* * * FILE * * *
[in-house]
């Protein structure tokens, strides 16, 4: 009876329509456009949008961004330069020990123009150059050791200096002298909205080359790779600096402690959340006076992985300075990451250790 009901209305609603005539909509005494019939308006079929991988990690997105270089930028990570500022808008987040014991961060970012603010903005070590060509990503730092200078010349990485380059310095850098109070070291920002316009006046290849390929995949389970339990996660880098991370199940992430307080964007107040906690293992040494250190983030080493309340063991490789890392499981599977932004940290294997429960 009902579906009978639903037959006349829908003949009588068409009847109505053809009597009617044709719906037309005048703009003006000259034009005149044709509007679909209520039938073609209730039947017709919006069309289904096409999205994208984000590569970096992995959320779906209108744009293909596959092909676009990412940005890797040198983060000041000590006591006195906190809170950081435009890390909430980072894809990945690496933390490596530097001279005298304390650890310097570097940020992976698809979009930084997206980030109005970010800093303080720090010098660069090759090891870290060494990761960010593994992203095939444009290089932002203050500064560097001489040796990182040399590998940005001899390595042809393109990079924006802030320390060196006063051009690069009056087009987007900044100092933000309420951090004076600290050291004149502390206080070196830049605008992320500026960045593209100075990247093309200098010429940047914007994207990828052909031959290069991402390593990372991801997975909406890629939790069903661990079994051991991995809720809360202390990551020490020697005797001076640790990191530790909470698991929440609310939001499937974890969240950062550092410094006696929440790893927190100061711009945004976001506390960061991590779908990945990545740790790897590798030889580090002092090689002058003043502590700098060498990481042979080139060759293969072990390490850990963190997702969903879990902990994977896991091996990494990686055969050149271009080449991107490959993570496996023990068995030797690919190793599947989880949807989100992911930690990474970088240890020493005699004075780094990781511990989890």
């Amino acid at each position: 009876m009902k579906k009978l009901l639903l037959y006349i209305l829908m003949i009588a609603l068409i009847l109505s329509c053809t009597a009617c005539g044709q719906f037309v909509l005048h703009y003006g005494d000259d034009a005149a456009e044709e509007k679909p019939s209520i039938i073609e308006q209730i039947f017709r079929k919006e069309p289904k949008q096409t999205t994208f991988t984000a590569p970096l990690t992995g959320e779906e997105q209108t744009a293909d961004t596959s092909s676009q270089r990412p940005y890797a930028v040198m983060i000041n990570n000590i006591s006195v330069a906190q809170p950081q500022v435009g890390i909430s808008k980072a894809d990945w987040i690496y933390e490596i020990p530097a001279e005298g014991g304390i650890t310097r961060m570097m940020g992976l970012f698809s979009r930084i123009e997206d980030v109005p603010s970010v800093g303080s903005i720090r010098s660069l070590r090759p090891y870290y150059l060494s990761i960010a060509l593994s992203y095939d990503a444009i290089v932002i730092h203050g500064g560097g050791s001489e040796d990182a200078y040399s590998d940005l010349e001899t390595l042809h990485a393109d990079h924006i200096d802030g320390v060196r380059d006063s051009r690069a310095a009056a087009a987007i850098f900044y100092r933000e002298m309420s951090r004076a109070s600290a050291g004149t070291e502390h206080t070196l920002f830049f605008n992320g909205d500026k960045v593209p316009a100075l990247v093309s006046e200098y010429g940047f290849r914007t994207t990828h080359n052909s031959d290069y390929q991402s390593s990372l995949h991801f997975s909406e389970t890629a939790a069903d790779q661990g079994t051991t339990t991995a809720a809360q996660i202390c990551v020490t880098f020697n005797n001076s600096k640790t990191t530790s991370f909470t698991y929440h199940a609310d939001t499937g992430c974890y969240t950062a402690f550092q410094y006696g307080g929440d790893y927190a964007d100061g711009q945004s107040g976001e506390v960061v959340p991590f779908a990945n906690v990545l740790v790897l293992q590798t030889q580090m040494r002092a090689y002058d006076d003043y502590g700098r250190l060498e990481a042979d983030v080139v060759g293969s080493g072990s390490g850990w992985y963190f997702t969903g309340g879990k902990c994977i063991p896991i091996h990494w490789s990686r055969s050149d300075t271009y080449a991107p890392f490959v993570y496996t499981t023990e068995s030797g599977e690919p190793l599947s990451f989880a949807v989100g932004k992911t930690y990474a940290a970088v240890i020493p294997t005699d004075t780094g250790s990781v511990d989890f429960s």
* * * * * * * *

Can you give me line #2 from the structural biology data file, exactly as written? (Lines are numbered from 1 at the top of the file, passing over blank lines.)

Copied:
């Protein structure tokens, strides 16, 4: 009876329509456009949008961004330069020990123009150059050791200096002298909205080359790779600096402690959340006076992985300075990451250790 009901209305609603005539909509005494019939308006079929991988990690997105270089930028990570500022808008987040014991961060970012603010903005070590060509990503730092200078010349990485380059310095850098109070070291920002316009006046290849390929995949389970339990996660880098991370199940992430307080964007107040906690293992040494250190983030080493309340063991490789890392499981599977932004940290294997429960 009902579906009978639903037959006349829908003949009588068409009847109505053809009597009617044709719906037309005048703009003006000259034009005149044709509007679909209520039938073609209730039947017709919006069309289904096409999205994208984000590569970096992995959320779906209108744009293909596959092909676009990412940005890797040198983060000041000590006591006195906190809170950081435009890390909430980072894809990945690496933390490596530097001279005298304390650890310097570097940020992976698809979009930084997206980030109005970010800093303080720090010098660069090759090891870290060494990761960010593994992203095939444009290089932002203050500064560097001489040796990182040399590998940005001899390595042809393109990079924006802030320390060196006063051009690069009056087009987007900044100092933000309420951090004076600290050291004149502390206080070196830049605008992320500026960045593209100075990247093309200098010429940047914007994207990828052909031959290069991402390593990372991801997975909406890629939790069903661990079994051991991995809720809360202390990551020490020697005797001076640790990191530790909470698991929440609310939001499937974890969240950062550092410094006696929440790893927190100061711009945004976001506390960061991590779908990945990545740790790897590798030889580090002092090689002058003043502590700098060498990481042979080139060759293969072990390490850990963190997702969903879990902990994977896991091996990494990686055969050149271009080449991107490959993570496996023990068995030797690919190793599947989880949807989100992911930690990474970088240890020493005699004075780094990781511990989890």